Conclusions and Relevance  In this survey study, CCS was disproportionately described across different subgroups of HCWs and was associated with anxiety, depression, burnout, ITR, and ITL. Addressing CCS may improve HCWs’ quality of life and HCW retention and work participation.

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CME Disclosure Statement: Unless noted, all individuals in control of content reported no relevant financial relationships. If applicable, all relevant financial relationships have been mitigated.

Article Information

Accepted for Publication: May 27, 2022.

Published: July 18, 2022. doi:10.1001/jamanetworkopen.2022.21776

Open Access: This is an open access article distributed under the terms of the CC-BY License. © 2022 Harry EM et al. JAMA Network Open.

Corresponding Author: Elizabeth M. Harry, MD, School of Medicine, UCHealth, University of Colorado, 12401 E 17th Ave, Mail Stop F448, Leprino Building, Office 942, Aurora, CO 80045 (elizabeth.harry@cuanschutz.edu).

Author Contributions: Dr Linzer had full access to all of the data in the study and takes responsibility for the integrity of the data and the accuracy of the data analysis.

Concept and design: Harry, Sinsky, Brown, Goelz, Linzer.

Acquisition, analysis, or interpretation of data: Harry, Carlasare, Brown, Nankivil, Linzer.

Drafting of the manuscript: Harry, Brown, Goelz, Linzer.

Critical revision of the manuscript for important intellectual content: Harry, Carlasare, Sinsky, Brown, Nankivil, Linzer.

Statistical analysis: Brown.

Administrative, technical, or material support: Carlasare, Nankivil.

Supervision: Nankivil, Linzer.

Conflict of Interest Disclosures: Dr Brown reported receiving personal fees from the American Medical Association (AMA) during the conduct of the study and outside the submitted work. Dr Goelz reported receiving support from the AMA and Institute for Healthcare Improvement (IHI) for work on burnout initiatives and measurement during the conduct of the study. Dr Linzer reported receiving grants from the AMA to Hennepin Healthcare (employer) for burnout reduction studies during the conduct of the study and grants from the National Institutes of Health, IHI, the American College of Physicians, the American Board of Internal Medicine Foundation, Optum Office for Provider Advancement, Essentia Health System, Gillette Children’s Hospital, and Agency for Healthcare Research and Quality; and personal fees from Harvard University outside the submitted work. No other disclosures were reported.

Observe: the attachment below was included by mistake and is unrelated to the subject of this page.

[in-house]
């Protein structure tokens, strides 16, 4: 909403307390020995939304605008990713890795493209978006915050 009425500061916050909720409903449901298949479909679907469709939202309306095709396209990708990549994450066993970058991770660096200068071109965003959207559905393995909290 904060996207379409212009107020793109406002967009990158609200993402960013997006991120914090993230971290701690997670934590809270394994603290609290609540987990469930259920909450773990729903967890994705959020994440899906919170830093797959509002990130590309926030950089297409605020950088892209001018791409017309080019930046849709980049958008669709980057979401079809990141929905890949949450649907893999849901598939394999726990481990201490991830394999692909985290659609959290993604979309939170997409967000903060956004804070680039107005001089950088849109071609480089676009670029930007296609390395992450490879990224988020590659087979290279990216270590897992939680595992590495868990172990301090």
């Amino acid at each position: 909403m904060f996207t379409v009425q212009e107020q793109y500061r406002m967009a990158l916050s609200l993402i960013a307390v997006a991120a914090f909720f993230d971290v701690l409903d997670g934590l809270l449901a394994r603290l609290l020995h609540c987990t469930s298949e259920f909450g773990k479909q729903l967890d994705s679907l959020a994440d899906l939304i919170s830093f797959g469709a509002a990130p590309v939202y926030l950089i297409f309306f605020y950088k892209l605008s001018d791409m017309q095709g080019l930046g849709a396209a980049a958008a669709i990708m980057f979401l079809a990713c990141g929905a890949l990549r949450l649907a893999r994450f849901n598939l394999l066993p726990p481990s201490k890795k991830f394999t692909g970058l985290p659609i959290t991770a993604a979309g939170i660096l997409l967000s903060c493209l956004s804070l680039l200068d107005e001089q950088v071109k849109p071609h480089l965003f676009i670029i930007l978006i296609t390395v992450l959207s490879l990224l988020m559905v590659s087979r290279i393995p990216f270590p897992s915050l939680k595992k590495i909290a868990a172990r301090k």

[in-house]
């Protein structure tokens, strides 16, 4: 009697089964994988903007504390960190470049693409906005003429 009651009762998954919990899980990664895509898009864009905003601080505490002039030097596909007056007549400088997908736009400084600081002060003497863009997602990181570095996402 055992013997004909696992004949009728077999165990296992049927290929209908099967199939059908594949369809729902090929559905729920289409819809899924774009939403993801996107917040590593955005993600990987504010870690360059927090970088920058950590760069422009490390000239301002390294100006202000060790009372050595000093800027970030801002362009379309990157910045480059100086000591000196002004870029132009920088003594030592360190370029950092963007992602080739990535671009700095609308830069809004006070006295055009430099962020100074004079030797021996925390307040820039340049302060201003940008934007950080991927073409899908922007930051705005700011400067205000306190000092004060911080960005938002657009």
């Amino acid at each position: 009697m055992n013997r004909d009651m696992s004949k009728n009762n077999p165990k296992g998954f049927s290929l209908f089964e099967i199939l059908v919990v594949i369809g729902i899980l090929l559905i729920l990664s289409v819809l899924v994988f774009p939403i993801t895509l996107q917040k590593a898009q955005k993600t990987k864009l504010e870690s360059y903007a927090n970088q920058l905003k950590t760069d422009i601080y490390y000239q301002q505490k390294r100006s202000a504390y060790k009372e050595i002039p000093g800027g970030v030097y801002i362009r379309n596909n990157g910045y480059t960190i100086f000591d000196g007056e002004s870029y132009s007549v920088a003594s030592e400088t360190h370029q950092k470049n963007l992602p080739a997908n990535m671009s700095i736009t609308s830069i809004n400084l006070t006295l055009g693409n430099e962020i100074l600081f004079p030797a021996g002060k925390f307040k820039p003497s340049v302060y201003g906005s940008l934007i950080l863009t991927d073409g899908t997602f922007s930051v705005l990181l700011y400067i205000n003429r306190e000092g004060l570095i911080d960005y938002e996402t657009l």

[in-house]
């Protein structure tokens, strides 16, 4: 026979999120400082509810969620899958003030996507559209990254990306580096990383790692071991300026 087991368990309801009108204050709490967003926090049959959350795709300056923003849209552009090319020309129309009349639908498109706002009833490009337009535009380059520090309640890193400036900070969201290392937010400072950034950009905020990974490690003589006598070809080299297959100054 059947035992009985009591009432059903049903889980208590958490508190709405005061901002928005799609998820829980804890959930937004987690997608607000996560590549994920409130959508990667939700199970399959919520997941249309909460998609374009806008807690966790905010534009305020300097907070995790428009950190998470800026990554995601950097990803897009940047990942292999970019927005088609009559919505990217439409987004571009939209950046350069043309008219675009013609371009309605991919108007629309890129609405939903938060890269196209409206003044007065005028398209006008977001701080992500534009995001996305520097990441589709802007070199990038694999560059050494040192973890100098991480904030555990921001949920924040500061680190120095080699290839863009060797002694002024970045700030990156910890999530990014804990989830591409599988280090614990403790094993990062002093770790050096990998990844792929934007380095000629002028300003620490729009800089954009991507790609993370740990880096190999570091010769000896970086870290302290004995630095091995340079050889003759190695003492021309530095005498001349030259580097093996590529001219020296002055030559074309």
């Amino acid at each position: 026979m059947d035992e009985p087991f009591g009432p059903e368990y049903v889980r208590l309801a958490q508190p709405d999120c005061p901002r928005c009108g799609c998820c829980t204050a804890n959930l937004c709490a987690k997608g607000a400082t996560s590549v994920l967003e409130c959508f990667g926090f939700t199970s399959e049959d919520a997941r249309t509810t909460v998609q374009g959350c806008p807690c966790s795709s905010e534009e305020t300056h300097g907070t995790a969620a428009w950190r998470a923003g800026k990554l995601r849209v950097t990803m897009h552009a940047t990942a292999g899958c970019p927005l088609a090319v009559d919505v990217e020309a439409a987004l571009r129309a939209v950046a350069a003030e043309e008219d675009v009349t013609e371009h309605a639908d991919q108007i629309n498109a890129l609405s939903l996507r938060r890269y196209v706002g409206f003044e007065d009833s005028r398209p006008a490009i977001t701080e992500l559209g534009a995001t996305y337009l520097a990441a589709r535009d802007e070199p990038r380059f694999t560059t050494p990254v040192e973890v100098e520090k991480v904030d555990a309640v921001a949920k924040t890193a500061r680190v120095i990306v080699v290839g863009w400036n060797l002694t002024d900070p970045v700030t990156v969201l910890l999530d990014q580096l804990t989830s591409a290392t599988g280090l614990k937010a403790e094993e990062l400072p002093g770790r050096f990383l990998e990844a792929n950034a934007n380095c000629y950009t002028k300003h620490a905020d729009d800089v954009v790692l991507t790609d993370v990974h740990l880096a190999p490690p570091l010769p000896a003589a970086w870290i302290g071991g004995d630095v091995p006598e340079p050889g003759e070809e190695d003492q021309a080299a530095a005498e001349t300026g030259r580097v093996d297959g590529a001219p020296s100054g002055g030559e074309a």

Funding/Support: This study was supported by grant 100001459 from the AMA to Dr Goelz.

Role of the Funder/Sponsor: The funder had no role in the design and conduct of the study; collection, management, analysis, and interpretation of the data; preparation, review, or approval of the manuscript; and decision to submit the manuscript for publication.

Disclaimer: The opinions expressed in this article are those of the authors and should not be interpreted as AMA policy.